Dominique Fung

Dominique Fung

Matrilineality, 2019 — Oil on Canvas — 60 x 72 in

Tobacco, 2021

Tobacco, 2021  — Found Chinese bird cage, ceramic, tassels  —  15.5 x 9 x 9 in

My work focuses on the inquiries into the human condition of untold stories of peoples, beings, bodies and objects. I think often about self-made mythologies and how I can interrogate and investigate past untold histories, traumas, liberations and experiences.

—  Dominique Fungs's quote about the stories she's trying to tell with her paintings on "Dominique Fung's Paintings Modernize Traditions", by Maria Vogel on Art of Choice. 2019.

Dominique Fung

I'd Tell You a Story but You Won't Listen. 2017. Image from artist's website.

Edward Said in his book “Orientalism,” defines the word as the West’s patronizing representation of “The East.” At its core, it’s a deliberate oversimplification of a group of people othered by the West in which they are reduced into trops, stereotypes and over-exaggerated characterizations as a way to assert dominance.

Through her paintings, Dominque reclaims the Orientalist-narratives ascribed to Asian, and in particular Asian women’s bodies, stories, and icons by shining a light towards the exoticized gaze of the West as they forge new lives of their own. Cultural artifacts like statues or vessels are rendered alive and in the present through surrealist transformations. Suggestive transformations bring feelings of needs, desires, and stories beyond being stoic cultural tropes.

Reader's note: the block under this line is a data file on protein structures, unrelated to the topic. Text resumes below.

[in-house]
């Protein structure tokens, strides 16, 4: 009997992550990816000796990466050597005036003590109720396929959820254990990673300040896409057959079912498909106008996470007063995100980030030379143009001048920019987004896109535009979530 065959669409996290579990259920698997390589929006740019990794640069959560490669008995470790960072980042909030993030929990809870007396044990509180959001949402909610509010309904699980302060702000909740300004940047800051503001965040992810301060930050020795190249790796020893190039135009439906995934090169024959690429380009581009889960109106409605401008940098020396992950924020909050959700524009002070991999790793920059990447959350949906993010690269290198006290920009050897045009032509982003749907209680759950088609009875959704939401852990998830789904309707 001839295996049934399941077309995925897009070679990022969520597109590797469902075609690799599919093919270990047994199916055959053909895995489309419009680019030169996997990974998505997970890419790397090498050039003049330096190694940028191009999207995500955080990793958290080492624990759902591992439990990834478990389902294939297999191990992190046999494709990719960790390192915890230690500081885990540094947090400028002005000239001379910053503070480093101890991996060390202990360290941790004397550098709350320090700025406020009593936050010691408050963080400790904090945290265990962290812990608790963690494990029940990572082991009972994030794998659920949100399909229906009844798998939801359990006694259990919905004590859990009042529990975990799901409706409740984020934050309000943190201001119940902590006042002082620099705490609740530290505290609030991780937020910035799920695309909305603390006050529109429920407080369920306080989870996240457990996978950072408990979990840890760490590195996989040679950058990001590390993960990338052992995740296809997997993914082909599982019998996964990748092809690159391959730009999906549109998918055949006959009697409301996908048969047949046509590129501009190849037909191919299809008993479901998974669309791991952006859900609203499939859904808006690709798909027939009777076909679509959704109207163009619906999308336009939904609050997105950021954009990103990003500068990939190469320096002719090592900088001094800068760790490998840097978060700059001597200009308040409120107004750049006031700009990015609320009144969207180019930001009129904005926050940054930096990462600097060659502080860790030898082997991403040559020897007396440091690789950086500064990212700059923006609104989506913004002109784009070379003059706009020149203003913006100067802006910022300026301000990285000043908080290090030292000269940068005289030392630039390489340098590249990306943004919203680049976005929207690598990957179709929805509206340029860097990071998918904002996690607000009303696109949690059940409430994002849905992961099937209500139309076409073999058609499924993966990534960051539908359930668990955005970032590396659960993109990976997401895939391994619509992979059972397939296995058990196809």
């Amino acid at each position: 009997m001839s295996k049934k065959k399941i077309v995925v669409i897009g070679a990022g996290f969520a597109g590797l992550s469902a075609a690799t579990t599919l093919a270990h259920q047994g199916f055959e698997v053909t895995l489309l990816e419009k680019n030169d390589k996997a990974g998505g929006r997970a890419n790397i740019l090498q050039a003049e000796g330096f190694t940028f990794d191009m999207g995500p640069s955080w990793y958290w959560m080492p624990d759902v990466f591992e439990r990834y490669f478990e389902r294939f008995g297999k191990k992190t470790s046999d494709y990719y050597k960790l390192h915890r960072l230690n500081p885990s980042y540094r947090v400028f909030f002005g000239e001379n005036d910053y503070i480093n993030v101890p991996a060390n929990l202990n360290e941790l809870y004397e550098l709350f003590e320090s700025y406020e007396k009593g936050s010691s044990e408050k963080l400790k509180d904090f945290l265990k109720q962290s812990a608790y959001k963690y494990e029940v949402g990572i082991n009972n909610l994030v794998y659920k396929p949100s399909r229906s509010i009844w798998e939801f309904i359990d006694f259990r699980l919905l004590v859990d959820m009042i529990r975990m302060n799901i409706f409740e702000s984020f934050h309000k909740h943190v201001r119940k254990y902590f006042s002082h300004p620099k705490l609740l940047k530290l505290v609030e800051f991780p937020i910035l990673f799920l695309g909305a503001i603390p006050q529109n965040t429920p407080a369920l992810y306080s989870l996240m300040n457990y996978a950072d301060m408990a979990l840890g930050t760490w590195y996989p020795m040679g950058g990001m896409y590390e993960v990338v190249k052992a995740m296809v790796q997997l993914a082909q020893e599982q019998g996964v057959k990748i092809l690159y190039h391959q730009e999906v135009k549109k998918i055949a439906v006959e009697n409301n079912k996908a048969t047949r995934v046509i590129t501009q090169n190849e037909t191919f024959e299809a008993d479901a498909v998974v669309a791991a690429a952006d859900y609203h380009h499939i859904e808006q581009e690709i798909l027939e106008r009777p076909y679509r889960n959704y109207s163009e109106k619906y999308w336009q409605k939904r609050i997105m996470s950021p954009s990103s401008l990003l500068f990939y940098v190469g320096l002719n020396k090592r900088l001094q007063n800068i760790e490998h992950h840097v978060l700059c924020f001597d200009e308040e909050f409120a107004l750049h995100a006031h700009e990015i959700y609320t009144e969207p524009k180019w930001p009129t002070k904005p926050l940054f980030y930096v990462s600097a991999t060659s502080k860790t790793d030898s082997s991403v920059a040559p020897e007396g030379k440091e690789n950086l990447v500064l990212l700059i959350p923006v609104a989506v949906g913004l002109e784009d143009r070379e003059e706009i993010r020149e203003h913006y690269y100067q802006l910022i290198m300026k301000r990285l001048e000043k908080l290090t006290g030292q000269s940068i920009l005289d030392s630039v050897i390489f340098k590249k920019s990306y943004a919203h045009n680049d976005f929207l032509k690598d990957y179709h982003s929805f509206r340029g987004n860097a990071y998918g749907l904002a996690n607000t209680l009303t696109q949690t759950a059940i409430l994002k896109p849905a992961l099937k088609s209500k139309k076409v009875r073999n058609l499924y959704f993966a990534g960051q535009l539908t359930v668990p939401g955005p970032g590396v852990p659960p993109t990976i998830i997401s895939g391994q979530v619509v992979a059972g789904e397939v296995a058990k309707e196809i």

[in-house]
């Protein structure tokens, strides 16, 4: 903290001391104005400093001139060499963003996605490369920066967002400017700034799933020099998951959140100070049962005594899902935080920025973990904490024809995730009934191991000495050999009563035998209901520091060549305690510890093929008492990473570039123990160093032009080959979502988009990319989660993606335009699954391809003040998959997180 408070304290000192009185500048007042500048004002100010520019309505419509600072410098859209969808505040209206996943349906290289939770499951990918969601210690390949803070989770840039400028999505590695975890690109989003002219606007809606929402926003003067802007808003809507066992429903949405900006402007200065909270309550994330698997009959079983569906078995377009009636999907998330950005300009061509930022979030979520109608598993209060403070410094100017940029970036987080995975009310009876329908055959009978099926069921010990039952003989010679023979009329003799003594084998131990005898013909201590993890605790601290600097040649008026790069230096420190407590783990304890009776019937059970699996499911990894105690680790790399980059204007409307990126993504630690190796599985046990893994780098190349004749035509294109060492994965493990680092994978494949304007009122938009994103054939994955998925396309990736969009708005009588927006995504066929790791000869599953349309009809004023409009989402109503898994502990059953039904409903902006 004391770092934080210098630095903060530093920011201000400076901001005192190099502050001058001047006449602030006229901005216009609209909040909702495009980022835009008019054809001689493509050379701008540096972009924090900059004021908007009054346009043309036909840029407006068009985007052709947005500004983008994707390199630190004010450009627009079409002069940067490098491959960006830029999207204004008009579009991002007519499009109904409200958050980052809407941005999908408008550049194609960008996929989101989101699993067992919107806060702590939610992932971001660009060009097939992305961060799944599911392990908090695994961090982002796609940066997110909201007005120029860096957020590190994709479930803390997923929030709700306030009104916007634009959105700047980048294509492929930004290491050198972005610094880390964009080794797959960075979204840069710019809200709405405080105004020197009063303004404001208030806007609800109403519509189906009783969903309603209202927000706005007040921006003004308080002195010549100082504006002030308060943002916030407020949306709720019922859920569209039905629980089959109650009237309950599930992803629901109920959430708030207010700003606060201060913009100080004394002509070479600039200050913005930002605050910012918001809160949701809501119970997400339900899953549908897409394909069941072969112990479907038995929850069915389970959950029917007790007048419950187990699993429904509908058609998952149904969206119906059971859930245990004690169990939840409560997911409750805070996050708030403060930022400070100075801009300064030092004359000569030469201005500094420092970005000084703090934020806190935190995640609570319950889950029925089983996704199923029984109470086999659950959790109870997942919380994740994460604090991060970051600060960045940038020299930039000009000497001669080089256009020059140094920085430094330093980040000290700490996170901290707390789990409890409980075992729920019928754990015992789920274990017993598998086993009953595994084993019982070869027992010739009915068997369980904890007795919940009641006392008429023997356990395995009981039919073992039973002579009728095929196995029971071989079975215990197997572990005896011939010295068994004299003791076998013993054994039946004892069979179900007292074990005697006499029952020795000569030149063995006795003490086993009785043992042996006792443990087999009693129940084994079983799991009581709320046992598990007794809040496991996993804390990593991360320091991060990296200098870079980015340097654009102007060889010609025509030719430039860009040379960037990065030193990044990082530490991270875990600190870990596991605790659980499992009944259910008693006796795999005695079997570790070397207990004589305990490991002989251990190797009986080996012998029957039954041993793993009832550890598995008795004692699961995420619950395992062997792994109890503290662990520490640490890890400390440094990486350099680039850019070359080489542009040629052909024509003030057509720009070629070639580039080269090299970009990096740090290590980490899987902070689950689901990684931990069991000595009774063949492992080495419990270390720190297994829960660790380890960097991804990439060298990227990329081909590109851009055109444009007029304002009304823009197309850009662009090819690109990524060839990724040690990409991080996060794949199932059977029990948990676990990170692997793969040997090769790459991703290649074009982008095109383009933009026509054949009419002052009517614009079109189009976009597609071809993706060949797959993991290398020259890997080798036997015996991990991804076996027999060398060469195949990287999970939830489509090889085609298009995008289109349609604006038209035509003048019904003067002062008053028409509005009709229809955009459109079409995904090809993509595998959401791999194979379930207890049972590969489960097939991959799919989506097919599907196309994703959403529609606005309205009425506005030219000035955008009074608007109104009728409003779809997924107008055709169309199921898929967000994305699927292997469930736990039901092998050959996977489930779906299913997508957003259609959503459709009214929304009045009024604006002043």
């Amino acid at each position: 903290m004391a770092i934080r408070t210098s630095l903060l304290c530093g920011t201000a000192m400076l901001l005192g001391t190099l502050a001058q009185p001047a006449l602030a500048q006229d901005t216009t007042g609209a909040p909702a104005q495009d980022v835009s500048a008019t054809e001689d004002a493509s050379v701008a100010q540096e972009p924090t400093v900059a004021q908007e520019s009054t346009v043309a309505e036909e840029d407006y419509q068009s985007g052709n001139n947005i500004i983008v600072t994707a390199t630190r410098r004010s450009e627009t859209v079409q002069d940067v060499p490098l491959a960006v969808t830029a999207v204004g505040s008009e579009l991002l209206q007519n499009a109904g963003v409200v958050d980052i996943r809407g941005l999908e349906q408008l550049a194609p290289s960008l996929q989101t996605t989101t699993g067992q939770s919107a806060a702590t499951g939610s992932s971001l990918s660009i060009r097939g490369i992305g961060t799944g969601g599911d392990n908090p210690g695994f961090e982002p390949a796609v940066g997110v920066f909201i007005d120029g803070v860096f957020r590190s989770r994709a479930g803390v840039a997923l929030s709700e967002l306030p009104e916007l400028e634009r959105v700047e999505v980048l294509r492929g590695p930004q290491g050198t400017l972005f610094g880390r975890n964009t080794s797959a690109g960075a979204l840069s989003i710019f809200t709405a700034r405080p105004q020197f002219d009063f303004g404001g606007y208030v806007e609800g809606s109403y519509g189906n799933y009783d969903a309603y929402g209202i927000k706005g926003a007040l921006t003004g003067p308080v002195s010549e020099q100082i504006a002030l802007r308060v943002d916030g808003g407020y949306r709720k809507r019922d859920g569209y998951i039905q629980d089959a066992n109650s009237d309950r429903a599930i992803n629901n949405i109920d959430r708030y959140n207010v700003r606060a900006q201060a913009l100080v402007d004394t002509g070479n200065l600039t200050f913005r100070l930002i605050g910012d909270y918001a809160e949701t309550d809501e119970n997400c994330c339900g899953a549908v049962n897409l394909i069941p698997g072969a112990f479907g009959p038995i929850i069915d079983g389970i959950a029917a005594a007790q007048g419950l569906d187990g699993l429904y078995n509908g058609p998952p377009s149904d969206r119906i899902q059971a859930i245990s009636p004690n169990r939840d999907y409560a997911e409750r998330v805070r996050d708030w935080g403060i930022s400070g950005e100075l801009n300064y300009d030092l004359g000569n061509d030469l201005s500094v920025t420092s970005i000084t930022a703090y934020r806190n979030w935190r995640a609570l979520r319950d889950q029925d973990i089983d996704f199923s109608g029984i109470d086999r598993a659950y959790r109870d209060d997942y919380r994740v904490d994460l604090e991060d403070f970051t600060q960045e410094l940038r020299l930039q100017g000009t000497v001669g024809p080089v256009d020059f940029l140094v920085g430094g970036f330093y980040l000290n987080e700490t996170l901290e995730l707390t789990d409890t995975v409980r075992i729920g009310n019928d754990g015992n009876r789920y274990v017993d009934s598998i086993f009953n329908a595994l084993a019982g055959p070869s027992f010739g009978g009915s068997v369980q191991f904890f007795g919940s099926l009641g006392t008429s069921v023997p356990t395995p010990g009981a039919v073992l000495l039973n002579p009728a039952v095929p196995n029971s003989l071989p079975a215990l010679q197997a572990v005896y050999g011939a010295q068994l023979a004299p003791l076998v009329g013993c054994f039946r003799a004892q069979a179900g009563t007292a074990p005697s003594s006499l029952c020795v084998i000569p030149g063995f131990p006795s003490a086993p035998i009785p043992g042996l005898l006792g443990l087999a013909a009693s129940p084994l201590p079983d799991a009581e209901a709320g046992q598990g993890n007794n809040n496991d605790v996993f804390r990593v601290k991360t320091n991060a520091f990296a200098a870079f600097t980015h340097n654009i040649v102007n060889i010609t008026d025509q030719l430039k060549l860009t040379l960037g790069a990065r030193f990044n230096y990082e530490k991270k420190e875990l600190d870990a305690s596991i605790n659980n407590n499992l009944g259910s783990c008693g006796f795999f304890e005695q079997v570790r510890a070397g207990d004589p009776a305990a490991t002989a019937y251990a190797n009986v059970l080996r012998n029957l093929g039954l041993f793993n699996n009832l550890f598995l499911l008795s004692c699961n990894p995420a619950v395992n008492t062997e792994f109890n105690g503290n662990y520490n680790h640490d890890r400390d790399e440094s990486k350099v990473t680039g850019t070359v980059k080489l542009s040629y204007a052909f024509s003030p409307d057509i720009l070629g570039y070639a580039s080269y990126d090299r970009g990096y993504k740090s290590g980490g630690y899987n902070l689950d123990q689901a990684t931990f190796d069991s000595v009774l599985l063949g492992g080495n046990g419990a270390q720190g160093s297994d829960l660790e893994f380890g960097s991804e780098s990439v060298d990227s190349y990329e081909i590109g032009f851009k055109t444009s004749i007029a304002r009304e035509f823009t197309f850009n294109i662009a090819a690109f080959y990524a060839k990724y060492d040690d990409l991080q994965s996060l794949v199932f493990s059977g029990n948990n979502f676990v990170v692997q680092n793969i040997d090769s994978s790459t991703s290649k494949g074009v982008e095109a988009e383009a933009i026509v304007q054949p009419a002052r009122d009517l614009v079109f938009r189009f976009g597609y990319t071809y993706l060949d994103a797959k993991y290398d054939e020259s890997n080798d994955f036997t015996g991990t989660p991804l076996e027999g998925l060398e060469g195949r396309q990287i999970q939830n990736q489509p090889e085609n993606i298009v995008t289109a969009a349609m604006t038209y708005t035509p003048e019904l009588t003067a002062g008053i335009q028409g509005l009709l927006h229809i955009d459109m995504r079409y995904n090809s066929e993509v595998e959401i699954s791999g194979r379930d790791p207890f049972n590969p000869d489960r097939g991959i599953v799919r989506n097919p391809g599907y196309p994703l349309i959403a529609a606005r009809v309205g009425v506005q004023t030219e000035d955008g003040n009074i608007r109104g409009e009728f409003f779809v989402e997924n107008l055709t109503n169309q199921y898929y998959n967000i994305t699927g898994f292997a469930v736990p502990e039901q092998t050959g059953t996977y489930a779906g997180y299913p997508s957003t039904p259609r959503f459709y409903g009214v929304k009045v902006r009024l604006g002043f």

In “Matrilineality,” Dominique takes the unusual step of rendering the female figure directly in the flesh. No longer faceless or made of porcelain, she looms larger than life as the world unfolds around her. Water cloaks her as it unfurls amongst peaches and porcelain vessels, both of which are recurring feminine symbols in her practice, while other women make passage of her dress. Another figure emerges too in the background being offered a breast to sustain itself as if a benevolent gift. All the while, the central female figure rests calmly and self-assured, emboldened by her control of the environment instead of rendered powerless because of it.

It is a powerful representation of the Asian woman in it’s direct contrast to Orientalist views of a subservient type that feels more akin to the matriarchal homes many Asians (ourselves included) truly experience.


Installation shots of Dominique's show at Jeffrey Deitch, "It's Not Polite to Stare". Photos by Cooper Dodds and Genevieve Hanson 

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